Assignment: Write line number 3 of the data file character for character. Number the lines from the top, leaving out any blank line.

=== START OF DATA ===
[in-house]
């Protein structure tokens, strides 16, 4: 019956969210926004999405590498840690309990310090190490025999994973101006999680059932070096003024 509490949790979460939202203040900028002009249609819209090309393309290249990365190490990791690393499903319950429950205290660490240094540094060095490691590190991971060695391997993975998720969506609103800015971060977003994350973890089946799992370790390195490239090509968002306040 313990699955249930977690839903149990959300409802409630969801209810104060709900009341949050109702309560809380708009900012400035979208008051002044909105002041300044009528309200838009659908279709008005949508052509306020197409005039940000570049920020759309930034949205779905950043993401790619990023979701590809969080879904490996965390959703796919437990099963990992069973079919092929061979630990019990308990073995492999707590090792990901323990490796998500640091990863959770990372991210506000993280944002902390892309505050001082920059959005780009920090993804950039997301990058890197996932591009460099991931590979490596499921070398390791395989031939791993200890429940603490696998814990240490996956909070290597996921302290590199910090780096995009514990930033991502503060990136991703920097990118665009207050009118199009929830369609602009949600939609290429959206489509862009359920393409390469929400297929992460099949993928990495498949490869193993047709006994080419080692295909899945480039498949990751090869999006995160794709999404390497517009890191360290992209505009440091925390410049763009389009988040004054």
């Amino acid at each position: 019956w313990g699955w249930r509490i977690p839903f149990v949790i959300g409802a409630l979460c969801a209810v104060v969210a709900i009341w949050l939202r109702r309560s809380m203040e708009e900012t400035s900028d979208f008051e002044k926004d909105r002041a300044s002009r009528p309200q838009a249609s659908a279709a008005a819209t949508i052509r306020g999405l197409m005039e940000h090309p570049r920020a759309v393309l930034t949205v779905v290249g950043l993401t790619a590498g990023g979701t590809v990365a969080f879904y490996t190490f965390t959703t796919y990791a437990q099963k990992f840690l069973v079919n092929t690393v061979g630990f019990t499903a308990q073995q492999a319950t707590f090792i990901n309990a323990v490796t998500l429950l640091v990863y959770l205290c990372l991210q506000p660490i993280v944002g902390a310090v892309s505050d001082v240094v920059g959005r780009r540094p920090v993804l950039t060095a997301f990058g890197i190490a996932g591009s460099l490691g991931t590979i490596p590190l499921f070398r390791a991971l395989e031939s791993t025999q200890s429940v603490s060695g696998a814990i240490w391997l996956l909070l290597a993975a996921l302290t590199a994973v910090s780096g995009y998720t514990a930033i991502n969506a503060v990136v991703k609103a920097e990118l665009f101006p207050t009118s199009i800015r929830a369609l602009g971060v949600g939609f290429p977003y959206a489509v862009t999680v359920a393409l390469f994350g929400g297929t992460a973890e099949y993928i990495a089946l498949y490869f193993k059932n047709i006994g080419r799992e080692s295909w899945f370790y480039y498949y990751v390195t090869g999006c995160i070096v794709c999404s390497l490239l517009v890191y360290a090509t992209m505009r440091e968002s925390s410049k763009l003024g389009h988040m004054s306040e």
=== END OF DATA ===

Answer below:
């Amino acid at each position: 019956w313990g699955w249930r509490i977690p839903f149990v949790i959300g409802a409630l979460c969801a209810v104060v969210a709900i009341w949050l939202r109702r309560s809380m203040e708009e900012t400035s900028d979208f008051e002044k926004d909105r002041a300044s002009r009528p309200q838009a249609s659908a279709a008005a819209t949508i052509r306020g999405l197409m005039e940000h090309p570049r920020a759309v393309l930034t949205v779905v290249g950043l993401t790619a590498g990023g979701t590809v990365a969080f879904y490996t190490f965390t959703t796919y990791a437990q099963k990992f840690l069973v079919n092929t690393v061979g630990f019990t499903a308990q073995q492999a319950t707590f090792i990901n309990a323990v490796t998500l429950l640091v990863y959770l205290c990372l991210q506000p660490i993280v944002g902390a310090v892309s505050d001082v240094v920059g959005r780009r540094p920090v993804l950039t060095a997301f990058g890197i190490a996932g591009s460099l490691g991931t590979i490596p590190l499921f070398r390791a991971l395989e031939s791993t025999q200890s429940v603490s060695g696998a814990i240490w391997l996956l909070l290597a993975a996921l302290t590199a994973v910090s780096g995009y998720t514990a930033i991502n969506a503060v990136v991703k609103a920097e990118l665009f101006p207050t009118s199009i800015r929830a369609l602009g971060v949600g939609f290429p977003y959206a489509v862009t999680v359920a393409l390469f994350g929400g297929t992460a973890e099949y993928i990495a089946l498949y490869f193993k059932n047709i006994g080419r799992e080692s295909w899945f370790y480039y498949y990751v390195t090869g999006c995160i070096v794709c999404s390497l490239l517009v890191y360290a090509t992209m505009r440091e968002s925390s410049k763009l003024g389009h988040m004054s306040e």